Christchurch City Council is being called naive for relying on people's honesty when deciding how much their homes are worth.
The council is in the process of getting valuations done on 160,000 properties so it can set next year's rates, and it is asking people to tell it if earthquake repairs have not been done so it can accurately assess their property's value.
When the valuations were last done three years ago, the government passed a special law allowing properties to be assessed as if repairs had already been done.
This year, the council is moving back to a business-as-usual approach and assessing the actual state of a property.
The fact council is relying on people's honesty was a worry, Christchurch real estate agent Lynette McFadden said.
"I think it's naive of our council to think that everybody is going to be meticulously honest and I think that's what's required when you're dealing with somebody's biggest asset.
"And I think they've got to rely on more than somebody else's honesty."
Lawyer Duncan Webb said it was unfair to be asking homeowners how extensively damaged their home was when most were not qualified to comment.
Some might even overstate the level of damage in order to get a lower valuation and a lower rates bill, he said.
"It's a very unusual valuation approach. To rely on people to essentially dob themselves in if they haven't fixed up their house is extremely unreliable because people may or may not want that information out there."
Another lawyer, Peter Woods, said there were a large number of houses sold in an "as is, where is" condition by owners who had pocketed the insurance money and not carried out any repairs.
Those looking to buy would be wise to get their own valuations done rather than rely on the rateable value, he said.
The council has contracted Quotable Value to carry out the valuations.
It said it would not just be relying on a person's own assessment of their home and would look at other houses in the area that had sold and any consents owners had applied for to carry out repairs. It would also do physical inspections by parking outside a house and noting its general condition.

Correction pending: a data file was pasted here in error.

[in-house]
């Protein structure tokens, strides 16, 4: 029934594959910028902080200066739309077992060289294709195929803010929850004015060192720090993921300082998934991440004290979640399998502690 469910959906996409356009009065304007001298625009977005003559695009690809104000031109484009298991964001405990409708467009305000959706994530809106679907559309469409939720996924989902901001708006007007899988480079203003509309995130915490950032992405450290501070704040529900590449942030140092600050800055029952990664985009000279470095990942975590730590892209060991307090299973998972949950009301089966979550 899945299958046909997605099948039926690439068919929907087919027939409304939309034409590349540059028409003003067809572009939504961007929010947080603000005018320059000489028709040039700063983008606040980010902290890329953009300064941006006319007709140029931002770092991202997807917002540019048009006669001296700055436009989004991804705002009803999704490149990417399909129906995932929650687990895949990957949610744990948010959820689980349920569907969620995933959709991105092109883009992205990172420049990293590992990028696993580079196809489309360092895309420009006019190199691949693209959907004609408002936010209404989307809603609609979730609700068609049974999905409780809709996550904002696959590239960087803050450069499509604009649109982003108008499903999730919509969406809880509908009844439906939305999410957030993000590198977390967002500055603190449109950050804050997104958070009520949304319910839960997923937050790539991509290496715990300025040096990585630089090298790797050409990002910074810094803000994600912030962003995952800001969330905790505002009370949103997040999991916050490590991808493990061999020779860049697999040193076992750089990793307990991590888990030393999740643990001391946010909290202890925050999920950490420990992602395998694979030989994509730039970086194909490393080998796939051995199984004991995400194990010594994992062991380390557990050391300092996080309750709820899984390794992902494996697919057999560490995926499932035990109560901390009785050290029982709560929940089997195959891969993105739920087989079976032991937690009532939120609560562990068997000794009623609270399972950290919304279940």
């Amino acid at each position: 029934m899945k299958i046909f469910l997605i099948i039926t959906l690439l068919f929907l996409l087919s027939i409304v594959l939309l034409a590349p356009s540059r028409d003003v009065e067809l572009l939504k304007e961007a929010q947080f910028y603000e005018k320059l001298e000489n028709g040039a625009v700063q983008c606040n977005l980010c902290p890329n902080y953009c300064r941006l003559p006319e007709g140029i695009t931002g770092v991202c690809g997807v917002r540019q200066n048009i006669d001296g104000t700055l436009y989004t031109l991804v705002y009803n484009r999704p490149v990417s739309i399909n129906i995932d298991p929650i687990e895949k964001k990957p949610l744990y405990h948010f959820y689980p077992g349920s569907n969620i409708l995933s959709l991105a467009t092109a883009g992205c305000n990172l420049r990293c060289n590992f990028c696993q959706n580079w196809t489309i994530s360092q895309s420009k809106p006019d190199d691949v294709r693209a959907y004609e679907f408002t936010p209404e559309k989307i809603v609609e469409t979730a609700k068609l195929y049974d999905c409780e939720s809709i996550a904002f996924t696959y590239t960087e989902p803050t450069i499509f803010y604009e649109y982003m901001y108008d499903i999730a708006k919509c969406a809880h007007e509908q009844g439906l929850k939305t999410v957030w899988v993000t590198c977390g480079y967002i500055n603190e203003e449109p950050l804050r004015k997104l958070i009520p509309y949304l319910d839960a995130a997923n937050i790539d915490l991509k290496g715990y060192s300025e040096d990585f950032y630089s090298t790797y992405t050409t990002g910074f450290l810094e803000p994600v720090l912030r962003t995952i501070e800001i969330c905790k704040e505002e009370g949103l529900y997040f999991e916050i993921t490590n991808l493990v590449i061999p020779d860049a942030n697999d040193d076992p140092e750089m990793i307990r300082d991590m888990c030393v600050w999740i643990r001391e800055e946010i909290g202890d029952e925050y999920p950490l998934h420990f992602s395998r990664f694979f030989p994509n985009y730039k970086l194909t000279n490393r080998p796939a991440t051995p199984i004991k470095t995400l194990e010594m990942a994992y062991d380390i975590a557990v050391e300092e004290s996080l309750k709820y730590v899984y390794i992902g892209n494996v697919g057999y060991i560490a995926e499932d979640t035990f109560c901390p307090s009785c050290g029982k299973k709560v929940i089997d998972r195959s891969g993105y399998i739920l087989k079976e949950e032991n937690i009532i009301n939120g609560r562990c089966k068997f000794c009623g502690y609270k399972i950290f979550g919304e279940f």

Mr Webb said the people of Christchurch deserved better.
"What you really need here is a genuine valuation process. The fact of the matter is that the housing stock in Christchurch has changed drastically.
"Some have been repaired, some have been rebuilt and some haven't been repaired at all.
"So what's really needed is an actual investigation into the value of the houses rather than a once over lightly let's see what the market has done and ask people if they've fixed their houses."
Christchurch City Council chief executive Karleen Edwards said she was confident the system they had opted for would be reliable.
"We need to understand what people have done to their own properties so we need to rely on them providing that information. We're in a unique situation in the sense that we haven't had to revalue in the same sense following an earthquake, so this is a pragmatic approach to that."
The valuations carried out this year will feed into the rates that are set next year.